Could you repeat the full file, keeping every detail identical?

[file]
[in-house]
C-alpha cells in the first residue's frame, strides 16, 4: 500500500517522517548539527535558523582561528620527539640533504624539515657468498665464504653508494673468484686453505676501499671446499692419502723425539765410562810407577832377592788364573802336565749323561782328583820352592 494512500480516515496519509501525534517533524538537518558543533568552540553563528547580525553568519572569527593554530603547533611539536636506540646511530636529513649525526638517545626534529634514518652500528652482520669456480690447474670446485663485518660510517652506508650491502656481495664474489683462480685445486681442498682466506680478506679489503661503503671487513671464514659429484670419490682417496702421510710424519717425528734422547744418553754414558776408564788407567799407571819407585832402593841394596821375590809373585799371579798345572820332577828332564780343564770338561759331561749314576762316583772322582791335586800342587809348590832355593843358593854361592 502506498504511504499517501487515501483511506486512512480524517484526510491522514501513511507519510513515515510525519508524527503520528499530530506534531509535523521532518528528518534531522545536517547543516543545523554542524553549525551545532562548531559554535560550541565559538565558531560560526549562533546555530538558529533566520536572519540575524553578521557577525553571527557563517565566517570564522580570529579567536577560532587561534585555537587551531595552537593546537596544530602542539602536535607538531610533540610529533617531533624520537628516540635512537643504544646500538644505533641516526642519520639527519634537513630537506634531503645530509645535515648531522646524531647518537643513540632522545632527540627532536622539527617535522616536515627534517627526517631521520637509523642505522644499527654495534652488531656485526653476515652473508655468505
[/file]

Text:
[in-house]
C-alpha cells in the first residue's frame, strides 16, 4: 500500500517522517548539527535558523582561528620527539640533504624539515657468498665464504653508494673468484686453505676501499671446499692419502723425539765410562810407577832377592788364573802336565749323561782328583820352592 494512500480516515496519509501525534517533524538537518558543533568552540553563528547580525553568519572569527593554530603547533611539536636506540646511530636529513649525526638517545626534529634514518652500528652482520669456480690447474670446485663485518660510517652506508650491502656481495664474489683462480685445486681442498682466506680478506679489503661503503671487513671464514659429484670419490682417496702421510710424519717425528734422547744418553754414558776408564788407567799407571819407585832402593841394596821375590809373585799371579798345572820332577828332564780343564770338561759331561749314576762316583772322582791335586800342587809348590832355593843358593854361592 502506498504511504499517501487515501483511506486512512480524517484526510491522514501513511507519510513515515510525519508524527503520528499530530506534531509535523521532518528528518534531522545536517547543516543545523554542524553549525551545532562548531559554535560550541565559538565558531560560526549562533546555530538558529533566520536572519540575524553578521557577525553571527557563517565566517570564522580570529579567536577560532587561534585555537587551531595552537593546537596544530602542539602536535607538531610533540610529533617531533624520537628516540635512537643504544646500538644505533641516526642519520639527519634537513630537506634531503645530509645535515648531522646524531647518537643513540632522545632527540627532536622539527617535522616536515627534517627526517631521520637509523642505522644499527654495534652488531656485526653476515652473508655468505